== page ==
U.S. lawmakers want the Department of State, the arm of the federal government responsible for foreign policy, to reveal the rewards it pays in crypto, according to the National Defense Authorization Act (NDAA).
The State Department is to inform the Committee on Foreign Affairs of the House of Representatives and the Committee on Foreign Relations of the Senate of such rewards within 15 days of making them, said the NDAA draft, released on Wednesday.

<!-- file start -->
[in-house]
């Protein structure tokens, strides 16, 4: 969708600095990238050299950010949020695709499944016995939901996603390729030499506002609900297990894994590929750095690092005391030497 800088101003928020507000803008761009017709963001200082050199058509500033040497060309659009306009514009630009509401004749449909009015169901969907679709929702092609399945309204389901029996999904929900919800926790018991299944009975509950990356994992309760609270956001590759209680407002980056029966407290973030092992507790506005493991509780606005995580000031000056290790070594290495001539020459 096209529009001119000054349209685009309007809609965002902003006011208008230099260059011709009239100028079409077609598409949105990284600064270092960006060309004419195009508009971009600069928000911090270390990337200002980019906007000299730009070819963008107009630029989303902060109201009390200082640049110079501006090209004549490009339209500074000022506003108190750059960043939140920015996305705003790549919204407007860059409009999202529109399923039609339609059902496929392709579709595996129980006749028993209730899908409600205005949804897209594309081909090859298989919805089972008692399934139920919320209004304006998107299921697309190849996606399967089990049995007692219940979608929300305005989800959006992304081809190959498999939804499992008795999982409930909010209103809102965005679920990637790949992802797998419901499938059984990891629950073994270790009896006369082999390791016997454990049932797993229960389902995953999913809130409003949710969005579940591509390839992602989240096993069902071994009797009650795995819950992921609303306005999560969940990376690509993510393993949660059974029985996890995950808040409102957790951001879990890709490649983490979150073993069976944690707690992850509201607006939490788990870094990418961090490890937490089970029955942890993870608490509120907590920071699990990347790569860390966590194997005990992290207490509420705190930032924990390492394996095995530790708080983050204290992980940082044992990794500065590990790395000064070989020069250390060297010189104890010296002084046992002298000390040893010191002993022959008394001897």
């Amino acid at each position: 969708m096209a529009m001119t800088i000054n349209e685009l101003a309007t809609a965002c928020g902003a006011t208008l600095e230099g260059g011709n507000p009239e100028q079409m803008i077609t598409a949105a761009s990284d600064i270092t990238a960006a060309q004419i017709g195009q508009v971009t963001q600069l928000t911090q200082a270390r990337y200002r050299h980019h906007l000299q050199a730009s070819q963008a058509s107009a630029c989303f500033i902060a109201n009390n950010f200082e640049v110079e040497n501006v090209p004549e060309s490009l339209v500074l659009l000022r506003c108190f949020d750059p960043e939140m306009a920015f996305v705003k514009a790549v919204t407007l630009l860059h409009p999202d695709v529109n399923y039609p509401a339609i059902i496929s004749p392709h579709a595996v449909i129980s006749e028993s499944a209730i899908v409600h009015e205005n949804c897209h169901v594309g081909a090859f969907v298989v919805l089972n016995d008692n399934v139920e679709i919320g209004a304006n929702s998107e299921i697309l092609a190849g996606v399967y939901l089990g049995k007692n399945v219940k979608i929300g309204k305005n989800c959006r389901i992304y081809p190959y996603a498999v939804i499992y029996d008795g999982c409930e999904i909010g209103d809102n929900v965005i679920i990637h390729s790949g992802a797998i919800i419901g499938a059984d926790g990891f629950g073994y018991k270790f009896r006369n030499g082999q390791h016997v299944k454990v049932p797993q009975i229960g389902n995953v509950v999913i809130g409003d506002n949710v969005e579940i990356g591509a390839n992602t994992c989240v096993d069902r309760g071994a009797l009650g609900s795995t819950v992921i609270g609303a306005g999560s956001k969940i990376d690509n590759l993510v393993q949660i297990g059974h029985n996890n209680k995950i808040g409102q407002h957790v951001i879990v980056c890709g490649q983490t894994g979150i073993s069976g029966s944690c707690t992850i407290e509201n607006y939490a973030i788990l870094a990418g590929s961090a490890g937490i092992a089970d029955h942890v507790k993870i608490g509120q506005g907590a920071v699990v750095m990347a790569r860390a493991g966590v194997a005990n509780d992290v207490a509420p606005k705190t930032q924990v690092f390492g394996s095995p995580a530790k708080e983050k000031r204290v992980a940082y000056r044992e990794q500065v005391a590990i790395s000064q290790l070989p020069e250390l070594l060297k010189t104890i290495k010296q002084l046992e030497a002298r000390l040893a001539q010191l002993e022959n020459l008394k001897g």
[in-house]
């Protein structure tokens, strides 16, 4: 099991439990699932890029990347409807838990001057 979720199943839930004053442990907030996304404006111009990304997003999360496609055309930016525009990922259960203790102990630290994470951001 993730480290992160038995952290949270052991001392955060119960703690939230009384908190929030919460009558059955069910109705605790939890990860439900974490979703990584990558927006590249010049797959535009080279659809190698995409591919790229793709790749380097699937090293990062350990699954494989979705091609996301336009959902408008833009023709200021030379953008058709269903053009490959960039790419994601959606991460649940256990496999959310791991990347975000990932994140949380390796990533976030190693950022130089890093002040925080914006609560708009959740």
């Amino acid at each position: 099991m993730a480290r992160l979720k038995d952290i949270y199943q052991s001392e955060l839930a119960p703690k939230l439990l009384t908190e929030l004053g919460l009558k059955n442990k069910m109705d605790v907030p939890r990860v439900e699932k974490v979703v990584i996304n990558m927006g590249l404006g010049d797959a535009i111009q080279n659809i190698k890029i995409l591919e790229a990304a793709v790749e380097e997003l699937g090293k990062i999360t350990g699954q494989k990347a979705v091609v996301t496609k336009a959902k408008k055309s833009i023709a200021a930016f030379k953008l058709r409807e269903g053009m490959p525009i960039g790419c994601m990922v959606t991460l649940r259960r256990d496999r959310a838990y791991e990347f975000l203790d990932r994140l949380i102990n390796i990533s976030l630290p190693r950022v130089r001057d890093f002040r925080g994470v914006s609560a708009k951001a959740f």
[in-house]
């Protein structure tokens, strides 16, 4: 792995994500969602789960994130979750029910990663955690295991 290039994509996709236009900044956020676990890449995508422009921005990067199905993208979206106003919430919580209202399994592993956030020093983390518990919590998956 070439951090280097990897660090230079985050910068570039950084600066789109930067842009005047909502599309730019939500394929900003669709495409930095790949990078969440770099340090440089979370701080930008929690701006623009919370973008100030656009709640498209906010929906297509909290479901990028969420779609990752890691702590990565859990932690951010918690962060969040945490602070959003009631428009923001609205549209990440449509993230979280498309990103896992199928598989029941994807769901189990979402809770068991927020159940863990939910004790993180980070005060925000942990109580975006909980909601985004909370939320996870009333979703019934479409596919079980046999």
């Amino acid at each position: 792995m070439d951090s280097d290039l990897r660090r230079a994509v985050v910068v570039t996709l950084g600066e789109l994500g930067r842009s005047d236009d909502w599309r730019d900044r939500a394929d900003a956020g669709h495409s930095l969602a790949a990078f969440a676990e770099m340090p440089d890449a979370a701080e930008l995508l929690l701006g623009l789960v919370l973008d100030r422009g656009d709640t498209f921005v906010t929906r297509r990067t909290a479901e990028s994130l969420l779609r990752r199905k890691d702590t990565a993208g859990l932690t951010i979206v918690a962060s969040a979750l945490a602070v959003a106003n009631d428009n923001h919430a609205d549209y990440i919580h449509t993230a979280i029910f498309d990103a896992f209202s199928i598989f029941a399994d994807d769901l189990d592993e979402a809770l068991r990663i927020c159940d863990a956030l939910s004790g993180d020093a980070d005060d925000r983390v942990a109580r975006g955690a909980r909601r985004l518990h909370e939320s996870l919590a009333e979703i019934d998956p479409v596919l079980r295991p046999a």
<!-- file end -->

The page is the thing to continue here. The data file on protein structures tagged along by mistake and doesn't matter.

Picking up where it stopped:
On top of that, the department will submit a report to the same committees about the use of crypto for rewards within six months of the act being enacted. The lawmakers want to know if payments in crypto will encourage whistleblowers to come forward or whether they will end up in the hands of bad actors.
Technically, the Act, which authorizes defense spending, still has to be voted by the legislature and signed into law by the President in order to be effective. However, because the NDAA is a must-pass legislation, politicians often use it to push a wide range of policies.